Arts and Disability Mentoring Initiative 2019-21

Applications open: February 2019

Applications close: Tuesday 2 April 2019

This initiative seeks to invest in individuals with disability to undertake an artistic collaboration involving mentoring that will lead to a major step forward in their arts practice, and build foundations for an enduring career. The purpose is to support collaborations by artists with disability that fuel ambition, embolden ideas and innovation, build networks and capacity, and strengthen future works.

Guidelines and assessment criteria for the Mentoring Initiative will be available from 17 December 2019.

Applications are encouraged from artists and arts workers with disability seeking to collaborate with a mentor, and from artists and arts workers with disability seeking to be the mentor in a collaboration.

Please contact the Australia Council grants team if you wish to discuss making an application to another grant category. 


About

In September 2018, the Australia Council announced a new arts and disability commitment over three years (2019-21) following research and evaluation of support of artists with disability. The findings highlight the importance of role models and mentors, and of disability-led practice. This informed two new three-year initiatives focusing Australia Council support for arts and disability to identified need and impact: the Arts and Disability Mentoring Initiative 2019-21 and the National Arts and Disability Awards.


Contact

For information and any questions relating to this funding, please contact our Grants Enquiry Team:

Phone (voice): 02 9215 9000 or toll free 1800 226 912
National Relay Service: 1800 555 677  
The National Relay Service offers a range of options for making a call, all of which are welcome. Visit the NRS
Email: enquiries@australiacouncil.gov.au
Skype: please email us and arrangements will be made for a Skype call.

An Auslan Interpreter Service is available. If you require the use of this service when meeting with our staff, please email us and we will arrange an interpreter. To ensure an interpreter is available we will need to receive your request at least two weeks prior to the meeting.


Australia Council Disability Commitments

The Australia Council aims to be a disability confident and competent organisation. We strive to be an innovator in the areas of disability and accessibility, to support artists and arts workers with disability to have access to our full resources and to implement good practice across all programs and initiatives.

Our current Disability Action Plan (2017-19) sets out our goals and commitments to specific actions across the areas of access, arts practice and leadership. Find out more about the Australia Council’s commitments to disability and inclusion here.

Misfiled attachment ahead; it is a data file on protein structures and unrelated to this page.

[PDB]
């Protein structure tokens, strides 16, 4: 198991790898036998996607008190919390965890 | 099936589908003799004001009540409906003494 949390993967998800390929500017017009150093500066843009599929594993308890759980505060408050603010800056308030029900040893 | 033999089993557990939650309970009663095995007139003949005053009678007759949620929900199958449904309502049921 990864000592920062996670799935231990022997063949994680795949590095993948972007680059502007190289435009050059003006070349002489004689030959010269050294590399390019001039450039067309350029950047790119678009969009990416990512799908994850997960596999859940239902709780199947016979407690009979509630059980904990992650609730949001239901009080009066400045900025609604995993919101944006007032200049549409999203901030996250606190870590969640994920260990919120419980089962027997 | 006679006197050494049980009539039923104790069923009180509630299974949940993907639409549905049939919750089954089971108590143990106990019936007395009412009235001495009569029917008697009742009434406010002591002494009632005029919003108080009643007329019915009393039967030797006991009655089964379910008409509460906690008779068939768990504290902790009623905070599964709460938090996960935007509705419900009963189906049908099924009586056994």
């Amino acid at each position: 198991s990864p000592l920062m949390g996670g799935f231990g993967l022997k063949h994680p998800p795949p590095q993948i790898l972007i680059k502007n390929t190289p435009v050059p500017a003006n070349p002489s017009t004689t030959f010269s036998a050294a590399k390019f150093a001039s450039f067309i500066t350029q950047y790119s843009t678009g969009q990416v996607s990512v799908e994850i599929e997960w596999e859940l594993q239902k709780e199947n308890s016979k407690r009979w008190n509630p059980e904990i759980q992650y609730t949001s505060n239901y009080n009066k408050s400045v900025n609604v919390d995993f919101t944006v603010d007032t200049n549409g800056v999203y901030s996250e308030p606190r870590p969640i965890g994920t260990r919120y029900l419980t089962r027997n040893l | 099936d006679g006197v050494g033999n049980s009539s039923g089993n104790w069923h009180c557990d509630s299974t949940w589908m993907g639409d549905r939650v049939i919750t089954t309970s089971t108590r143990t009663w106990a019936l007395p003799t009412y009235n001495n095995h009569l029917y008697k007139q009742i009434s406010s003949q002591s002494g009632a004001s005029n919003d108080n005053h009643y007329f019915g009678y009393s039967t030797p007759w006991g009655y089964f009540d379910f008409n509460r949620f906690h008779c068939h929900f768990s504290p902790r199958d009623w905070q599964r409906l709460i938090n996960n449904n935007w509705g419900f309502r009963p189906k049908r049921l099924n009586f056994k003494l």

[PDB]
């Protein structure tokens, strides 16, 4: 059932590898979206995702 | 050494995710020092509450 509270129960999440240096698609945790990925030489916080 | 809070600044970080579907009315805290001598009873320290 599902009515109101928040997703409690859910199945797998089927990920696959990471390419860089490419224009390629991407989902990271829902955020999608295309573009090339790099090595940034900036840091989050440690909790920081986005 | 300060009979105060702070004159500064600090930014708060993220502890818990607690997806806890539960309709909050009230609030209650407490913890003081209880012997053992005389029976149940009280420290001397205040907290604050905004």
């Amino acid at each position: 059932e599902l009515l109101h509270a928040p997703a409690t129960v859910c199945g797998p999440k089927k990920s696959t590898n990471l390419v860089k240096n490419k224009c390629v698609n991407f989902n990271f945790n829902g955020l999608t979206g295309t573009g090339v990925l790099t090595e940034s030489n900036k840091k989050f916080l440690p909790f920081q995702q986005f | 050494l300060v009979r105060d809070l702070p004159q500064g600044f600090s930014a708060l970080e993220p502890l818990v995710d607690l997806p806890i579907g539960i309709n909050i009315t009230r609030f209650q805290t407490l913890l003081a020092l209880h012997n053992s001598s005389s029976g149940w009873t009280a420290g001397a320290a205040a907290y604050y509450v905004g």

Accessibility resources

The Australia Council for the Arts is committed to ensuring greater access to the arts for all Australians. This includes providing access to our programs and services for people with disabilities. Find out more about accessibility here.


Social Model of disability

The Australia Council uses the Social Model of disability:

‘Disability’ results from the interaction between persons with impairment, conditions or illnesses and the environmental and attitudinal barriers they face. Such impairments, conditions or illnesses may be permanent, temporary, intermittent or imputed, and include those that are physical, sensory, psychosocial, neurological, medical or intellectual.

UN Convention on the Rights of Persons with Disability, 2006 The Social Model of disability distinguishes between the impairment of the person (the condition, illness or loss/lack of function) and disability (the barriers present in society). These barriers are seen as being the disabling factors which prevent or limit opportunities. Disability may be permanent or temporary, and is often not visible. Mental health is included in this definition.

The term ‘disability’ can also include deaf or hard of hearing people. The Deaf community may not always identify as having disability or impairment, and may define themselves as a culturally and linguistically diverse group due to their use of Auslan (Australian Sign Language).

Notes:
This information is also available for download in docx , rtf and pdf formats. This information will also form the basis of a captioned video with Auslan interpretation.

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